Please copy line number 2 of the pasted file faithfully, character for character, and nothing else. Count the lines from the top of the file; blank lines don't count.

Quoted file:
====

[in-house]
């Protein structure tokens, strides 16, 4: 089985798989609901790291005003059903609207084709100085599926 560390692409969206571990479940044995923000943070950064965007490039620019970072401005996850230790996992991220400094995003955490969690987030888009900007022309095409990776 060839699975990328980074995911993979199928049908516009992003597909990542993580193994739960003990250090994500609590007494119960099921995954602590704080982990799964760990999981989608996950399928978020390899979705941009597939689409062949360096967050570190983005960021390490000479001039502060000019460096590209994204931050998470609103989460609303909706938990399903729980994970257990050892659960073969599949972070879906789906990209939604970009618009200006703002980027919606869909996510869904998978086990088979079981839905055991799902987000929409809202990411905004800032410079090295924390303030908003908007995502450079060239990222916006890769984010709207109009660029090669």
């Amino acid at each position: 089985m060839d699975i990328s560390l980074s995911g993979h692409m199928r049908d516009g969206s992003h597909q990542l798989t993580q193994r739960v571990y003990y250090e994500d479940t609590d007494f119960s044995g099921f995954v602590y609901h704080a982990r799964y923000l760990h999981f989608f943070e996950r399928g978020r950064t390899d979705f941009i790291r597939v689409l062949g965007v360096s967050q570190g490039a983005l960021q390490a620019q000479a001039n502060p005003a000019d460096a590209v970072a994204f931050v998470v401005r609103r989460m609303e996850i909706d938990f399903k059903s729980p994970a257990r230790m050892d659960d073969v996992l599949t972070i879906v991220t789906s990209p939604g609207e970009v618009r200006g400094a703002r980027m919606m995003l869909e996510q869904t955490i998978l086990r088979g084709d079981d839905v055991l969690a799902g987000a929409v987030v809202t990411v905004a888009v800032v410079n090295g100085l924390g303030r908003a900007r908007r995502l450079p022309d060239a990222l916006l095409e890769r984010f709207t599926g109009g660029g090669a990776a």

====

């Protein structure tokens, strides 16, 4: 089985798989609901790291005003059903609207084709100085599926 560390692409969206571990479940044995923000943070950064965007490039620019970072401005996850230790996992991220400094995003955490969690987030888009900007022309095409990776 060839699975990328980074995911993979199928049908516009992003597909990542993580193994739960003990250090994500609590007494119960099921995954602590704080982990799964760990999981989608996950399928978020390899979705941009597939689409062949360096967050570190983005960021390490000479001039502060000019460096590209994204931050998470609103989460609303909706938990399903729980994970257990050892659960073969599949972070879906789906990209939604970009618009200006703002980027919606869909996510869904998978086990088979079981839905055991799902987000929409809202990411905004800032410079090295924390303030908003908007995502450079060239990222916006890769984010709207109009660029090669």